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Are You Willing to Lose Your Best and Brightest Over a Bag of Pretzels?

Are You Willing to Lose Your Best and Brightest Over a Bag of Pretzels?

by Frank Roche on December 28, 2009

in Culture

The Multi-Million Dollar Soda Venturebeat gives us something to think about today.

“Do you know how much our company is spending on free sodas and snacks?” And to answer her own question she presented the spreadsheet totaling it all up. There were some experienced VC’s in the room and I was waiting for them to educate her about startup culture. But my jaw dropped when the board agreed that the “free stuff” had to go. “We’re too big for that now” was the shared opinion. But we’ll sell them soda “cheap.” Uh oh I had lived through this same conversation four times in my career, and each time it ended as an example of unintended consequences.

No one on the board or the executive staff was trying to be stupid. But to save $10,000 or so, they unintentionally launched an exodus of their best engineers. This company had grown from the founders, who hired an early team of superstars, many now managing their own teams. All these engineers were still heads-down, working their tails off, just as they had been doing since the first few months of the company. Too busy working, most were oblivious to the changes that success and growth had brought to the company.

One day the engineering team was clustered in the snack room looking at the soda machine. The sign said “Soda now 50 cents.” The uproar began. Engineers started complaining about the price of the soda. Someone noticed that instead of the informal reimbursement system for dinners when they were working late, there was now a formal expense report system. Some had already been irritated when “professional” managers had been hired over their teams with reportedly more stock than the early engineers had. Lots of email was exchanged about “how things were changing for the worse.” A few engineers went to the see the CEO. But the damage had been done.

The most talented and senior engineers looked up from their desks and noticed the company was no longer the one they loved. It had changed. And not in a way they were happy with.

There’s an important lesson to be learned here, and it isn’t that you should just give everything away forever and ever. The lesson is that if you want to keep your best and brightest, you sometimes have to continue to provide the intangibles. In the example, those intangibles were simple: free sodas and a liberal dinner reimbursement policy made the company a nice place to work. The atmosphere wasn’t overly corporate or controlling, and employees happily provided the labor needed to keep the company moving. When the company stopped realizing that the relationship between doing extra work and a few extra perks were directly intertwined, things moved downhill and eventually ruined the company.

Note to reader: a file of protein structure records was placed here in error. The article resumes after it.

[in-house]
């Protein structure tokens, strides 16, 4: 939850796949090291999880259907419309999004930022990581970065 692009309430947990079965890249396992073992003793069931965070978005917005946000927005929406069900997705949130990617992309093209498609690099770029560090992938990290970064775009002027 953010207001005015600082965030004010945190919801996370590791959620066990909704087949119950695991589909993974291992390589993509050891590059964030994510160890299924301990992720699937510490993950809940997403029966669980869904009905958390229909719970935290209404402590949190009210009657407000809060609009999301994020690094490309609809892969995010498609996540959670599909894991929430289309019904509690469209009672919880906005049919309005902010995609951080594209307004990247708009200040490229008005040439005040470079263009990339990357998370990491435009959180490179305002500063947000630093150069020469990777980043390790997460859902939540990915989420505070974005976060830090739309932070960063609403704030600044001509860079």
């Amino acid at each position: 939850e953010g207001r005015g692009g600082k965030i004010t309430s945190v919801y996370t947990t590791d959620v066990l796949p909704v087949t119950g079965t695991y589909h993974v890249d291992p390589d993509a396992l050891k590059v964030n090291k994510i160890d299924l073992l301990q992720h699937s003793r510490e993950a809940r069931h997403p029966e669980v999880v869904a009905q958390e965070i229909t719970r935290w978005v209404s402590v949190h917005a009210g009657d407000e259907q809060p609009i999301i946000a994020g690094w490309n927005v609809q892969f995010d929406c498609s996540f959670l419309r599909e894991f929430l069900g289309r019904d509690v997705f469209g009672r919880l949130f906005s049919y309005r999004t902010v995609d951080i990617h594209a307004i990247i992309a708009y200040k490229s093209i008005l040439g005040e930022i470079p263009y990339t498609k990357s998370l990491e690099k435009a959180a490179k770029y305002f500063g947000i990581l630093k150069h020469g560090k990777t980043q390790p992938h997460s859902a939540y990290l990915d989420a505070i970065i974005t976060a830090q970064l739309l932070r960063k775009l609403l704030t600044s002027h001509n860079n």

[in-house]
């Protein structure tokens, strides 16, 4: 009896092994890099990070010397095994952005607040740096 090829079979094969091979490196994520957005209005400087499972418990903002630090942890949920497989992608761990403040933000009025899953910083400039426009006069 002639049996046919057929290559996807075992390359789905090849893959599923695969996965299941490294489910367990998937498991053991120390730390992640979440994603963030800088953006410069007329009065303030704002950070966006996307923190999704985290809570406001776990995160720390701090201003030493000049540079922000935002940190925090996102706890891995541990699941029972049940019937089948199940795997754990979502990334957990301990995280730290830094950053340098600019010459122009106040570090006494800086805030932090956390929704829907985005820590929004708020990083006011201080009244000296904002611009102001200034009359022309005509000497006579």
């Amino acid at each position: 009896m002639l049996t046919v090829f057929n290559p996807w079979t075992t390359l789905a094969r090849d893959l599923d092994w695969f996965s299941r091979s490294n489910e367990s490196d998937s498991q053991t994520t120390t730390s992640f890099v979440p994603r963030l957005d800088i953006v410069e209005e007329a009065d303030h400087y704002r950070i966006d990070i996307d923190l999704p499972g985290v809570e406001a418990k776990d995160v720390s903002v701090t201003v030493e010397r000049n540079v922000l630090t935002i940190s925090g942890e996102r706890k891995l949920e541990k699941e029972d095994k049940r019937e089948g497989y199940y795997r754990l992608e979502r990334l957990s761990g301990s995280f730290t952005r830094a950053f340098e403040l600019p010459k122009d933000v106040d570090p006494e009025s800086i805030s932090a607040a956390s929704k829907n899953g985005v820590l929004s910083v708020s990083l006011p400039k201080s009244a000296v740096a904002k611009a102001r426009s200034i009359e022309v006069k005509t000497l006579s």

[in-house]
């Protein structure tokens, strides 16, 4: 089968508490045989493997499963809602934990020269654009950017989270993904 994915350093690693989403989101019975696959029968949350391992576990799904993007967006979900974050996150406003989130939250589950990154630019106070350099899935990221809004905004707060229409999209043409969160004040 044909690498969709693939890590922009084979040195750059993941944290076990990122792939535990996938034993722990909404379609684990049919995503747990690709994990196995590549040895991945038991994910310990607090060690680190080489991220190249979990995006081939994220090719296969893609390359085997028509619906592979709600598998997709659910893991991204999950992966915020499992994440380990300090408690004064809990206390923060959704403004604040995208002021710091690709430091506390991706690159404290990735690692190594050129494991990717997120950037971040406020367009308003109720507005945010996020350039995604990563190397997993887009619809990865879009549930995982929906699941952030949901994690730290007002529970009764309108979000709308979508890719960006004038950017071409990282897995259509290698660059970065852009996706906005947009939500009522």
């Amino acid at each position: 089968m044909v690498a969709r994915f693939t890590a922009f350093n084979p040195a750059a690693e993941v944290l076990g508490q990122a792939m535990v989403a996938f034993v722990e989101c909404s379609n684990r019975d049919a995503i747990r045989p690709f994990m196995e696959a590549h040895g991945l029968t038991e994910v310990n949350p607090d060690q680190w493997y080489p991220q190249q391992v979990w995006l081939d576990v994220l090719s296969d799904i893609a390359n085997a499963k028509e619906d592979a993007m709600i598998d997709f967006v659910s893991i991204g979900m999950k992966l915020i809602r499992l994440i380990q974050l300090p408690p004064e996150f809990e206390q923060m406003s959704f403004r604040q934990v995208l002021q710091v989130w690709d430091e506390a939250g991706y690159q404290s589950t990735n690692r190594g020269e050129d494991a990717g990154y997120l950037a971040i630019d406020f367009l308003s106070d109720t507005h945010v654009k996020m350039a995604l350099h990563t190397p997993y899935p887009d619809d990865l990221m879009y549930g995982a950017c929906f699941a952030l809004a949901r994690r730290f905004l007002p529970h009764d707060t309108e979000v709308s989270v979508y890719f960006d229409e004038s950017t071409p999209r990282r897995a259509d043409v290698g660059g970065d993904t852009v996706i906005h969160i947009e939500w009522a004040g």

While the person crowing to the executive staff about how they had “discovered” an additional $10,000 that they couldn’t afford, they were ignoring how much that $10,000 meant to the people who drove the company: the engineers. While you could make the case that employees, paid well enough, could afford to buy a soda or a snack, that isn’t really the point. Part of what makes a company pleasant to work for is the atmosphere, and part of what makes the atmosphere acceptable is a tacit understanding that there is a give and take. In this example, the engineers worked extremely hard and put in the time necessary to grow the company. The “free” snacks and sodas made those people feel as if their efforts were appreciated. Engineers surely understood it was a cost for the company, but they (correctly in the real world; incorrectly in this case) understood that the provision of these “goodies” was the company going above and beyond to reciprocate for them going above and beyond. When that stopped, they left because it was no longer a two-way street.

This goes very much toward my video from two weeks ago about employment being a two-way street. It’s fine to look at the bottom line, but not every relationship you have with your employees can be quantified on a spreadsheet. It isn’t always about money, either. Sometimes it really is about principle. Before you yank a perk away from the people who work for you day in and day out, weigh the cost of that perk against losing employees and damaging company morale. If the numbers jive for you, or if you can justify it, then by all means go for it, but don’t be surprised if there is a backlash and you lose some of your best and brightest over a bag of pretzels in the break room.

*******************
Today’s article is from KnowHR contributor Vincent Ferrari. Vinnie’s not in HR. He’s a regular working guy. Smart, tech-savvy, straight shooter (he lives in the Bronx — the nice part — but it’s the Bronx, and they call people on BS), and a friend of ours. We’re delighted to have Vinnie’s thoughts here at KnowHR. He’s going to start writing as a regular contributor to this site. You can also follow him on Twitter @vincenzof and at his blog Insignificant Thoughts. Don’t say I didn’t warn you about the straight shooter part! — Frank

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